Forum moderator



I decided to register to help these people.

To the person who was diagnosed with Horners. You are very right to be worried about a pancoast tumour. One sided facial drooping and pupil problems which is horners. Is commonly due to a pancoast tumour. I’m glad your drs checked you for one. It would be on the other side to your horners. To the person who relied to you about the pain is wrong. Horners is well known to be associated with a pancoast tumour.

To the man above. My pancoast tumour. Gosh. The pain was EXCRUCIATING. It was the kind of pain where you can’t watch tv. You can’t slee you can’t read a book. You can’t drive. Because all you’re thinking about is this excruciating pain. Mine was better in the morning and got more and more excruciating painful as the day went on. Meaning the evening and nighttime was the worst. It was like the most painful ache. I wanted to hold my arm all the time to take the pressure of my shoulder. But even doing so did nothing for the pain. I had FULL range of movement. Which put out most other shoulder problems. Like rotator cuff or pinched nerves. As soon as I saw a physio he knew h
It was a medical reason. Not a problem with the shoulder as such. I also had a face which would randomly droop. I got tested for horners and it came back normal. But with parasympathetic nervous system ocular paralysis. I eventually started to sweat one sided. Which sent me to a neurosurgeon. Who eventually diagnosed it.

I can answer any more questions

JanineT Forum …

Hi sisqidiva, Welcome to Grace. How are you? Thank you for responding and being willing to help! We've not had many people share personal experiences about pancoast tumors and there are several differences about this type of nsclc that most people don't know. I joined Grace after searching for info on pancoast in 2009 and found the 3 article series by Dr. West on the subject. It was the best result on the web that contained pertinent expert info on the subject written specifically for laypeople, so I kept rereading until I entered the forums and I'm still here.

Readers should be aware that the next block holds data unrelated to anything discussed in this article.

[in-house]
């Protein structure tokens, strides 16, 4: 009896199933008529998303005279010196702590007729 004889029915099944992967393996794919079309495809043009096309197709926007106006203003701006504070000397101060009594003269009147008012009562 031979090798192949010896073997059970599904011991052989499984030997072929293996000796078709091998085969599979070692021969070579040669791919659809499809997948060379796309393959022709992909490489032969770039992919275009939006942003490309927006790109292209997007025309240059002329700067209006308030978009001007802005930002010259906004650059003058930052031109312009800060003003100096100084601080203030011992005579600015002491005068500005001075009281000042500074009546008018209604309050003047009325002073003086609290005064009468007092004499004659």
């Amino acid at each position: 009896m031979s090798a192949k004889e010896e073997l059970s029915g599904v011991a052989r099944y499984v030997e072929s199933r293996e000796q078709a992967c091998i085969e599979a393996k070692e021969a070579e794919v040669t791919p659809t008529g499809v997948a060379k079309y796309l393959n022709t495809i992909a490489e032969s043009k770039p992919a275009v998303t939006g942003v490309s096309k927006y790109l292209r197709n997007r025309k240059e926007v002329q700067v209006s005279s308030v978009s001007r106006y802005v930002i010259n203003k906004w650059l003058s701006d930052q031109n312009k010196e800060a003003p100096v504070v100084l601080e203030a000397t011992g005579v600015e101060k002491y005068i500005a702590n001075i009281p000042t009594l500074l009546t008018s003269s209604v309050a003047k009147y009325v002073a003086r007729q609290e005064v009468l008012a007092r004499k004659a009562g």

Gosh, I find myself searching for appropriate language sometimes when a good f, g, d, or s word would be more appropriate when describing EXCRUCIATING pain that keeps people from doing anything or finding any way not to focus on it.  Too, you mention holding your arm to take pressure off your shoulder.  These are all explanations that we should use more often because we do get so many people finding us while looking for reasons their pain moves down their arm.


My husband had a pancoast tumor that was very slow growing and wasn't pointed to it on an MRI (looking for an ortho reason for the E pain) and hid behind bone on a chest x-ray.  Usually, pancaost tumors are faster growing and would be picked up on an MRI if it's pointed at the tumor.  As you know unusual and rare are took me a while to sort out that oxymoron about cancer plus, everything DEPENDS on something else individual to that person.  And stats go out the window when focusing on the individual depends. 


What Jim said wasn't wrong, while it's not impossible to have pain down both arms and have a pancoast tumor it's even less likely that that pain would be the same on both sides.  A chest CT is the thing to catch a pancoast tumor when the pain got worse like where Harry was heading the last we heard.  There are so many things are possible and that's why it's good to have more heads in the discussion.  We like having conversations that make us all think and to especially share and add to the knowledge pile that is ever deepening sea of knowledge and experience. 


Hope to hear more,